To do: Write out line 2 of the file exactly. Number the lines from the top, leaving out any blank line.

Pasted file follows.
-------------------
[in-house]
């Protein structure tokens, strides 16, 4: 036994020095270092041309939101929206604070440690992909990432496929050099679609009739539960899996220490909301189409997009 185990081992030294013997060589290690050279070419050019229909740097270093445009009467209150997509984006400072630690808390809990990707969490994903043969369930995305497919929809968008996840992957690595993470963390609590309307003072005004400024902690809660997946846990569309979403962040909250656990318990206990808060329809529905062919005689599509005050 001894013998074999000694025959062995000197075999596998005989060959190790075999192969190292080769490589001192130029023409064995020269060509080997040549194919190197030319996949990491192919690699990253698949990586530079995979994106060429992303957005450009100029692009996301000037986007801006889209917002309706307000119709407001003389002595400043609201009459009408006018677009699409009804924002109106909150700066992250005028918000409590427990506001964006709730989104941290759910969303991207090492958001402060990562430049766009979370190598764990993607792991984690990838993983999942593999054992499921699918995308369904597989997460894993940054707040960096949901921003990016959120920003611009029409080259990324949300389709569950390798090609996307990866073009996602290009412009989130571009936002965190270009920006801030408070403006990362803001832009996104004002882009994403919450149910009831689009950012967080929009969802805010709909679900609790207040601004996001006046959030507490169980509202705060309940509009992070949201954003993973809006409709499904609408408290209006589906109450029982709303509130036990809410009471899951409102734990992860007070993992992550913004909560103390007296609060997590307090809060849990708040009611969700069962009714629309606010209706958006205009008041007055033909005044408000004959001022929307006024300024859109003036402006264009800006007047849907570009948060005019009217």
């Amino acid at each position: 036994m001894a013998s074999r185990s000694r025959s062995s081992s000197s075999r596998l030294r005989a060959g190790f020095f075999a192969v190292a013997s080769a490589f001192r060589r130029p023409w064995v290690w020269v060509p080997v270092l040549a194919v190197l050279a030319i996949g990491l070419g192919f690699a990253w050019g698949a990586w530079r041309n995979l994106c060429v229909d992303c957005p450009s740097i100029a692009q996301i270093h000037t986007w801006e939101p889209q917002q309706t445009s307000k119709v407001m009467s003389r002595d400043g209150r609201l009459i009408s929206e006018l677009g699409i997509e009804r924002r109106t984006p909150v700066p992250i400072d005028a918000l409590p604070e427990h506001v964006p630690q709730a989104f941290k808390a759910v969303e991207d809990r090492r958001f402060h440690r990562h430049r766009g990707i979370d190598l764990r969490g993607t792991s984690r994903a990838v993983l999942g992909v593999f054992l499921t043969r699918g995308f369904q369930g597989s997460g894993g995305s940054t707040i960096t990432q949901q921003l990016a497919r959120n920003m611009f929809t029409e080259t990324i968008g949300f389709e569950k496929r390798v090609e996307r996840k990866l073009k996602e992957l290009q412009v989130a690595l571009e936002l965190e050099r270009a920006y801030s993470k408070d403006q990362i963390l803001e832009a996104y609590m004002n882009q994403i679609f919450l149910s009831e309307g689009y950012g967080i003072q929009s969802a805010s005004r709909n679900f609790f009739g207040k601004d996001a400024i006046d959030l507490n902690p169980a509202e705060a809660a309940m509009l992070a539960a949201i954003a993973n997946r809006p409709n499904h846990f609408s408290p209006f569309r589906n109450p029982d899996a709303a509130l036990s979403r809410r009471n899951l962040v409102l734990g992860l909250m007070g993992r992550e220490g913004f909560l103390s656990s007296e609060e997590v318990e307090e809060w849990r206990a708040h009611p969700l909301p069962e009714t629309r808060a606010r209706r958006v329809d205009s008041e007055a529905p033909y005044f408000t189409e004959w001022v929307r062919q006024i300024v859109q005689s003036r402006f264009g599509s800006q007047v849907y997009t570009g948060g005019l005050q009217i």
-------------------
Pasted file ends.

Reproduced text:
């Protein structure tokens, strides 16, 4: 036994020095270092041309939101929206604070440690992909990432496929050099679609009739539960899996220490909301189409997009 185990081992030294013997060589290690050279070419050019229909740097270093445009009467209150997509984006400072630690808390809990990707969490994903043969369930995305497919929809968008996840992957690595993470963390609590309307003072005004400024902690809660997946846990569309979403962040909250656990318990206990808060329809529905062919005689599509005050 001894013998074999000694025959062995000197075999596998005989060959190790075999192969190292080769490589001192130029023409064995020269060509080997040549194919190197030319996949990491192919690699990253698949990586530079995979994106060429992303957005450009100029692009996301000037986007801006889209917002309706307000119709407001003389002595400043609201009459009408006018677009699409009804924002109106909150700066992250005028918000409590427990506001964006709730989104941290759910969303991207090492958001402060990562430049766009979370190598764990993607792991984690990838993983999942593999054992499921699918995308369904597989997460894993940054707040960096949901921003990016959120920003611009029409080259990324949300389709569950390798090609996307990866073009996602290009412009989130571009936002965190270009920006801030408070403006990362803001832009996104004002882009994403919450149910009831689009950012967080929009969802805010709909679900609790207040601004996001006046959030507490169980509202705060309940509009992070949201954003993973809006409709499904609408408290209006589906109450029982709303509130036990809410009471899951409102734990992860007070993992992550913004909560103390007296609060997590307090809060849990708040009611969700069962009714629309606010209706958006205009008041007055033909005044408000004959001022929307006024300024859109003036402006264009800006007047849907570009948060005019009217």